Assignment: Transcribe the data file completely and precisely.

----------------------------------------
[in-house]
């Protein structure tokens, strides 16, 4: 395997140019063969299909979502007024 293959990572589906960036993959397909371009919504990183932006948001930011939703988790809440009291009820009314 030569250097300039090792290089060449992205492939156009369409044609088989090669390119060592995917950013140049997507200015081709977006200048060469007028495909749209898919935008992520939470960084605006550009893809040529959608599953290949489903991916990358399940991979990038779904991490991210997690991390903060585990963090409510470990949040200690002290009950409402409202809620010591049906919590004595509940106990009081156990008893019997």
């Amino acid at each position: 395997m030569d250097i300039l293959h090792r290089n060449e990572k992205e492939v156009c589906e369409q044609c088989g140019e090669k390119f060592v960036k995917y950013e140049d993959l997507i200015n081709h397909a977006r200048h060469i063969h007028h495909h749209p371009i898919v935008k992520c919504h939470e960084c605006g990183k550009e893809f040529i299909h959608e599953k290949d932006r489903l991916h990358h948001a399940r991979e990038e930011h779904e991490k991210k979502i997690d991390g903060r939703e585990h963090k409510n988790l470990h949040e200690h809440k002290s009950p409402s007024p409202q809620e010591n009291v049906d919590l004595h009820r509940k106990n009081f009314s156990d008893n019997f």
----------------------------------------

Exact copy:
[in-house]
């Protein structure tokens, strides 16, 4: 395997140019063969299909979502007024 293959990572589906960036993959397909371009919504990183932006948001930011939703988790809440009291009820009314 030569250097300039090792290089060449992205492939156009369409044609088989090669390119060592995917950013140049997507200015081709977006200048060469007028495909749209898919935008992520939470960084605006550009893809040529959608599953290949489903991916990358399940991979990038779904991490991210997690991390903060585990963090409510470990949040200690002290009950409402409202809620010591049906919590004595509940106990009081156990008893019997």
């Amino acid at each position: 395997m030569d250097i300039l293959h090792r290089n060449e990572k992205e492939v156009c589906e369409q044609c088989g140019e090669k390119f060592v960036k995917y950013e140049d993959l997507i200015n081709h397909a977006r200048h060469i063969h007028h495909h749209p371009i898919v935008k992520c919504h939470e960084c605006g990183k550009e893809f040529i299909h959608e599953k290949d932006r489903l991916h990358h948001a399940r991979e990038e930011h779904e991490k991210k979502i997690d991390g903060r939703e585990h963090k409510n988790l470990h949040e200690h809440k002290s009950p409402s007024p409202q809620e010591n009291v049906d919590l004595h009820r509940k106990n009081f009314s156990d008893n019997f």